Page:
The CEO of the distributor behind the popular Ubuntu Linux distribution said he wants to make the open source operating system competitive with Apple's Mac OS "within two years."
Comparing Linux's uneven market success to date with the meteoric rise enjoyed by Web 2.0 companies such as Craigslist and Facebook, Canonical CEO Mark Shuttleworth said, "We need the same urgency, immediacy, and elegance as part of the free desktop experience."
Shuttleworth said Canonical has launched a campaign to make that happen. "We are hiring designers, user experience champions, and interaction design visionaries," Shuttleworth said in a blog post Wednesday.
Canonical's ultimate goal, Shuttleworth wrote, is "delivering a user experience that can compete with Apple in two years."
Linux is a computer operating system that was originally developed by Finland's Linus Torvalds. As an open source project, users are free to contribute revisions and improvements to its overseers. The software is also free to download.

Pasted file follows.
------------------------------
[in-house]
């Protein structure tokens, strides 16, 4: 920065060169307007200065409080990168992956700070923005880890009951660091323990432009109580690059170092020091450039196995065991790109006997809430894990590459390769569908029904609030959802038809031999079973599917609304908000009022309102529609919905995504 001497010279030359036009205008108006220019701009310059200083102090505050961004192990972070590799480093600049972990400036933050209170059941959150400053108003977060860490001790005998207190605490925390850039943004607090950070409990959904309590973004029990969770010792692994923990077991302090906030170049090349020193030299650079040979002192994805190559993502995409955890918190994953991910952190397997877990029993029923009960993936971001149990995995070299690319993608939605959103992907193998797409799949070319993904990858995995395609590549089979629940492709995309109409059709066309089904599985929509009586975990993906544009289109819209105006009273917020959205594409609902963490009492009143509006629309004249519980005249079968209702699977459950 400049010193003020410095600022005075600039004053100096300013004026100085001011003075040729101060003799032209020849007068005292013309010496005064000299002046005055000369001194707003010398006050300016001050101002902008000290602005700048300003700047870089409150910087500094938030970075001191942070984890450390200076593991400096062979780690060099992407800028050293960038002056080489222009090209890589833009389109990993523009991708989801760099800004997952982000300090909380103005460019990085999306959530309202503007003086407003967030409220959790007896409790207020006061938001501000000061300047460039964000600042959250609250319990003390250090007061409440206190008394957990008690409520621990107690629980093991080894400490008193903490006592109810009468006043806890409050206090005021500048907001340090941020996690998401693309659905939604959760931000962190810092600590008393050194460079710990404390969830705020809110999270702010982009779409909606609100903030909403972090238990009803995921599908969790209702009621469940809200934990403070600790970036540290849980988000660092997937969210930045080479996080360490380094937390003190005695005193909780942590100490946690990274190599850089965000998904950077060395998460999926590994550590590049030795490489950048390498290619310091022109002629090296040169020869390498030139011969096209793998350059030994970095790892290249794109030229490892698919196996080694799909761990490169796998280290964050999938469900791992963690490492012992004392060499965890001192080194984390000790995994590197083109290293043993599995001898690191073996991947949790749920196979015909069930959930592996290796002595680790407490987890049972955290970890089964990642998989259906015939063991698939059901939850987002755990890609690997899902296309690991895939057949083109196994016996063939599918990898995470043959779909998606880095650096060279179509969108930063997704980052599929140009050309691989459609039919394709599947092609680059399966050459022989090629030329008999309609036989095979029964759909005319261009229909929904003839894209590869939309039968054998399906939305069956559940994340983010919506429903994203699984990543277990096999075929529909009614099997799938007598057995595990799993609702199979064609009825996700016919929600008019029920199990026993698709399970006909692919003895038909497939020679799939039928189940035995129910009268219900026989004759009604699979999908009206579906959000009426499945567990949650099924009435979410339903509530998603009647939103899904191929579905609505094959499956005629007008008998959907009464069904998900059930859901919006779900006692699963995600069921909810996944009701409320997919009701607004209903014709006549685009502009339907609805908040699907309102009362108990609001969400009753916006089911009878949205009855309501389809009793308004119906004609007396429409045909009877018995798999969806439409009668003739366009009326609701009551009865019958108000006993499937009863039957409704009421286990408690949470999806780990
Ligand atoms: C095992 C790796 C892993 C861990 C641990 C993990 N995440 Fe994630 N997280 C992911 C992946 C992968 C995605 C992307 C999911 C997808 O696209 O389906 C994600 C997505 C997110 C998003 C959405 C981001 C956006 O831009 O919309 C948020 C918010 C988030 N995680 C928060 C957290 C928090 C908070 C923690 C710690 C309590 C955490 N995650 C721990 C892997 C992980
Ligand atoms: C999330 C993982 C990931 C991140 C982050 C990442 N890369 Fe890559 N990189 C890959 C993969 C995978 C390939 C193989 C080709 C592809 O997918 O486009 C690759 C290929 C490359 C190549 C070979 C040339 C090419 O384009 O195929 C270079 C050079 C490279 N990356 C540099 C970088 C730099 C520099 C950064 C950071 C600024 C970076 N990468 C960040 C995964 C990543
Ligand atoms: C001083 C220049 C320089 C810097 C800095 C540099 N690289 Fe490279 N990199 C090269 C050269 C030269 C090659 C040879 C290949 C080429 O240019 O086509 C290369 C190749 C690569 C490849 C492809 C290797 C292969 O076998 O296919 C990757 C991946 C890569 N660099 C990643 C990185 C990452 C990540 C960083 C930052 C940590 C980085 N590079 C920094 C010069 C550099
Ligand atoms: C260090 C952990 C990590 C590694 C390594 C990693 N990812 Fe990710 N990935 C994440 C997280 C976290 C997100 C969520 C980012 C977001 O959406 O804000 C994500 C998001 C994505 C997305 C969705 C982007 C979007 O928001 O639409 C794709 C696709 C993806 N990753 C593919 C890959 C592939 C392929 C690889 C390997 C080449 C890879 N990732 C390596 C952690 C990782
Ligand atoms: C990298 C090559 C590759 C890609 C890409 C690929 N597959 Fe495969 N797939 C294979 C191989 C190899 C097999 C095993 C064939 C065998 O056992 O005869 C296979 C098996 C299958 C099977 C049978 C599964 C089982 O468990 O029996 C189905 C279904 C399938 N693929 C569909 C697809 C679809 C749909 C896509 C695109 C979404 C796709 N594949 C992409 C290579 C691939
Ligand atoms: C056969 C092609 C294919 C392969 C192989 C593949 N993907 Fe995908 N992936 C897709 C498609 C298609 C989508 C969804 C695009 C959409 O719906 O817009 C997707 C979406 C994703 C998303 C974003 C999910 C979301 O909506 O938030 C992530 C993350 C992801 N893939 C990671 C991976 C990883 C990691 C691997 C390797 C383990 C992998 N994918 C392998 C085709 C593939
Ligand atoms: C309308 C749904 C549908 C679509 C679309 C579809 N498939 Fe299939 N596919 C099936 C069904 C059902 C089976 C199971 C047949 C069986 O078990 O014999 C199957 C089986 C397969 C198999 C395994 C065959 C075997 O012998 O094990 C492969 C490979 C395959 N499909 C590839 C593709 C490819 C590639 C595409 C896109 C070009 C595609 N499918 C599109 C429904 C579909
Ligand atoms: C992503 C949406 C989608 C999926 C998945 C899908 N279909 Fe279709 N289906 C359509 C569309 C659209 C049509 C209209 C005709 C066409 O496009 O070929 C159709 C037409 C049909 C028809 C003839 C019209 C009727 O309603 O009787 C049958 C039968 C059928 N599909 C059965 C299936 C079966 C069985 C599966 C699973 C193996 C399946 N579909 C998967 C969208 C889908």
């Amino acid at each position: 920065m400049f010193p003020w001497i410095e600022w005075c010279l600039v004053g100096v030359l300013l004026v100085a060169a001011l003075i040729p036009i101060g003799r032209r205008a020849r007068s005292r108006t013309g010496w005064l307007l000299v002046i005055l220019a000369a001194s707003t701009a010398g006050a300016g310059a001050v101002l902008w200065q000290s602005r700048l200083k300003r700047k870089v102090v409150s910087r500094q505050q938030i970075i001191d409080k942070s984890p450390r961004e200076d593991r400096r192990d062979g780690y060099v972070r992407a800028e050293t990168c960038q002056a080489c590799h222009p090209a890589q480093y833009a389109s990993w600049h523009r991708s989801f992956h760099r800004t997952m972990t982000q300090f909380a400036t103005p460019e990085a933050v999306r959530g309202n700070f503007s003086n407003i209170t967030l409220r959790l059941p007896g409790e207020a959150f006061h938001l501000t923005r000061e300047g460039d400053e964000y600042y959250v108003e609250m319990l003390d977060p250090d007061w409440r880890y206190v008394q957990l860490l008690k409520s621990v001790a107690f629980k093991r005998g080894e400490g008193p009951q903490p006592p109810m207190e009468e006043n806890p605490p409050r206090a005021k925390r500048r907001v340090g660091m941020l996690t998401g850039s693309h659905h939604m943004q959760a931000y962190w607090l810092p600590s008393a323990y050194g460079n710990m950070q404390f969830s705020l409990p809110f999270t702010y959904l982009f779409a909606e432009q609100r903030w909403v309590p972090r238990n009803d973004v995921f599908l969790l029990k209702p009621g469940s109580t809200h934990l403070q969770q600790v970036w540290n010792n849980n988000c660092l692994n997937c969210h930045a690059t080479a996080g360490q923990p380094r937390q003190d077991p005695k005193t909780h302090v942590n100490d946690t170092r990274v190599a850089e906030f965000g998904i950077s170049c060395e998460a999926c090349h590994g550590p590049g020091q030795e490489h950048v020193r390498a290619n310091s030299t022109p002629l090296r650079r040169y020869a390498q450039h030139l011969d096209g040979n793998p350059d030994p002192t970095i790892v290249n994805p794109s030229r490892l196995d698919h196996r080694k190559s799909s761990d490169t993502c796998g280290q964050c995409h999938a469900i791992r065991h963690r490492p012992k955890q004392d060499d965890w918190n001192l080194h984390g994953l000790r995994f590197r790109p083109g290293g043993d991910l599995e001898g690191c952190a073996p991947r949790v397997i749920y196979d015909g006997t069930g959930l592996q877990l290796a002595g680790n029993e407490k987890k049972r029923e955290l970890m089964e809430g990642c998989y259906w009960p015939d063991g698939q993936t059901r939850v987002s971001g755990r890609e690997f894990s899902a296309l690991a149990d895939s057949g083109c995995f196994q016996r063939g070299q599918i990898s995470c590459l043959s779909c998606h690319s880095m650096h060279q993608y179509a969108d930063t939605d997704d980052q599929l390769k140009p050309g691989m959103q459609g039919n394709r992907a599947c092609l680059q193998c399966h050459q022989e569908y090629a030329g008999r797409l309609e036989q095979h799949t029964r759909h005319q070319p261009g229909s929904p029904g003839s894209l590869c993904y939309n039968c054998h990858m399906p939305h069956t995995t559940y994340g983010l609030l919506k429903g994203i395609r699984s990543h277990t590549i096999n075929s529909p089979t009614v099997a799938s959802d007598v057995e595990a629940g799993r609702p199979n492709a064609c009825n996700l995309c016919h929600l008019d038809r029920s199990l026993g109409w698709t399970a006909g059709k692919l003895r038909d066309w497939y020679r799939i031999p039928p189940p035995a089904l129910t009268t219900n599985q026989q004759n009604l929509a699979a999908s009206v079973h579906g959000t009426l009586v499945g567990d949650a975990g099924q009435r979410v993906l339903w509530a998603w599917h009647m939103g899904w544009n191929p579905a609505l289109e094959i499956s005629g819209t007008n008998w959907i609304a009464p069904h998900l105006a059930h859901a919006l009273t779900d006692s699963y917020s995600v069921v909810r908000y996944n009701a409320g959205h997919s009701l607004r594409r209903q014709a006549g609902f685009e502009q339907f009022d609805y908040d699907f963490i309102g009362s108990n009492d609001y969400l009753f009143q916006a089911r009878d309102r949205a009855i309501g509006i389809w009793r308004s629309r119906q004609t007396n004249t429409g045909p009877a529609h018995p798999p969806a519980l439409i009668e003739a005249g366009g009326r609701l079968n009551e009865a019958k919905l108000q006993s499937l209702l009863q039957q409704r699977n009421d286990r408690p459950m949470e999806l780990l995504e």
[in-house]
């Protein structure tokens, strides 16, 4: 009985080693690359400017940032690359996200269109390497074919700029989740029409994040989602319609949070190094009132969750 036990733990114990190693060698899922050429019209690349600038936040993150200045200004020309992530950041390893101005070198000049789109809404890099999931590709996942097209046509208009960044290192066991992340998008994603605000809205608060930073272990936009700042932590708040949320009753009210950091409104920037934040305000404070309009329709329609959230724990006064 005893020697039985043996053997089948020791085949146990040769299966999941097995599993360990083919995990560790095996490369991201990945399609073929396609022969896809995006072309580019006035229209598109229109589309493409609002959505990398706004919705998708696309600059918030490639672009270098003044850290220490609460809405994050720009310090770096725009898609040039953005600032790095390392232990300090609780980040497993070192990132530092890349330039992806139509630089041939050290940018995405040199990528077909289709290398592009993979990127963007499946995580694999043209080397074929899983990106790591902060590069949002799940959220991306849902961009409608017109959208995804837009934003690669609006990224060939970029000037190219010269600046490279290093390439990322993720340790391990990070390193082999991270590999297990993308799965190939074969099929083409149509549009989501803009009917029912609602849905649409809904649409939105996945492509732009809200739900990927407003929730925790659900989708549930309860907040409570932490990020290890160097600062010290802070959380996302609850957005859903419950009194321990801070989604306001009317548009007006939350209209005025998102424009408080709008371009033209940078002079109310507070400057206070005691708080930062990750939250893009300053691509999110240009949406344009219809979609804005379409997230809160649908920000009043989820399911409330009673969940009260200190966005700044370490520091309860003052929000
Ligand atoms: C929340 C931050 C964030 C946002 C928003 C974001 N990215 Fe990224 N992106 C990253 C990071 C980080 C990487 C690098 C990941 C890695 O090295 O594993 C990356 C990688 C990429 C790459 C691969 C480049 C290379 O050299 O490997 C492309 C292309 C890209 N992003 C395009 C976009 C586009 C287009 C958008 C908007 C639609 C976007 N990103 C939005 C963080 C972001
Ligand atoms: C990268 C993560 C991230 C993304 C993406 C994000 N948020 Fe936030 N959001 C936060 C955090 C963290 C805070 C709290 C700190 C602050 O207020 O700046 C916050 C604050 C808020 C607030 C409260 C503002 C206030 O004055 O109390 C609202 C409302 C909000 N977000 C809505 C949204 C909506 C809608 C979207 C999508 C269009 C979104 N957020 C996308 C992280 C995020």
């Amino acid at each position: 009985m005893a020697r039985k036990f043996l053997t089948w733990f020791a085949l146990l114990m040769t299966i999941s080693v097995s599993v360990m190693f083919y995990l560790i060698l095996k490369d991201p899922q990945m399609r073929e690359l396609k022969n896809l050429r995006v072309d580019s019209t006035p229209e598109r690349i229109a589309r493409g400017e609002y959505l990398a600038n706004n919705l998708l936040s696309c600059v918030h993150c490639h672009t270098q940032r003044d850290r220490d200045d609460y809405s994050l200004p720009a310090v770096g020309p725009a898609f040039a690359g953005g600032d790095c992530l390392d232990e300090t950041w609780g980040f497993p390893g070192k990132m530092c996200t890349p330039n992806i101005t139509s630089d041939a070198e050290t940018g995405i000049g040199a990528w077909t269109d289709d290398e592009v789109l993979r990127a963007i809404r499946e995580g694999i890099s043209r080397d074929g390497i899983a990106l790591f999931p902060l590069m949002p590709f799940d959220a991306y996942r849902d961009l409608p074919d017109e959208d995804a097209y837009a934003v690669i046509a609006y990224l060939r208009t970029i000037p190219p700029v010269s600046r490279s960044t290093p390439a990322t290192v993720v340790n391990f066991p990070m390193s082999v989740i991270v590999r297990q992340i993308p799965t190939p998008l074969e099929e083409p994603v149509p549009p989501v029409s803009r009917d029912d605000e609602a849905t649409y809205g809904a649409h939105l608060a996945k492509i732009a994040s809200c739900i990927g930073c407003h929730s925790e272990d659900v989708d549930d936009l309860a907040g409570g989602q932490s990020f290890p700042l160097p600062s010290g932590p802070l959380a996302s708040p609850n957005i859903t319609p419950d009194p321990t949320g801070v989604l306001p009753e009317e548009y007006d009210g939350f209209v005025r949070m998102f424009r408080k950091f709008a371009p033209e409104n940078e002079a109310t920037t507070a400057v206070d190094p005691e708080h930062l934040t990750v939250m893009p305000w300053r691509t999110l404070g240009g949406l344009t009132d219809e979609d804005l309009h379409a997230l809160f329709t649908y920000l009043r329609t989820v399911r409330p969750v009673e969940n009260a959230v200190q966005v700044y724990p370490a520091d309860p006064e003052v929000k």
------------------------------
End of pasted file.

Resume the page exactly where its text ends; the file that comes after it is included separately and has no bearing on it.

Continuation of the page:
Still, Linux remains far outside computing's mainstream. It's used on less than 1% of all desktops, according to market researcher Net Applications. The Mac OS holds an 8% stake, while Microsoft's Windows operating system, with a 90% market share for all versions combined, remains the most popular by far.
Shuttleworth said part of the problem is that Linux's open source roots have led to numerous variations of the OS, a situation that's potentially confusing to would-be users. "Everyone scratches their own itch, how can you possibly make the UI consistent?" he wrote, referring to Linux's user interface.
"I see the lack of consistency as both a weakness ... and as a strength," Shuttleworth continued. "People are free to innovate, and the results are world leading. Our challenge is to get the best of both of those worlds."
Shuttleworth said Canonical will try to boost Linux's fortunes by hiring programmers to work on various desktop-related projects, including X, OpenGL, Gtk, Qt, Gnome, and KDE. "It will be a challenge, but I think it's achievable," he wrote.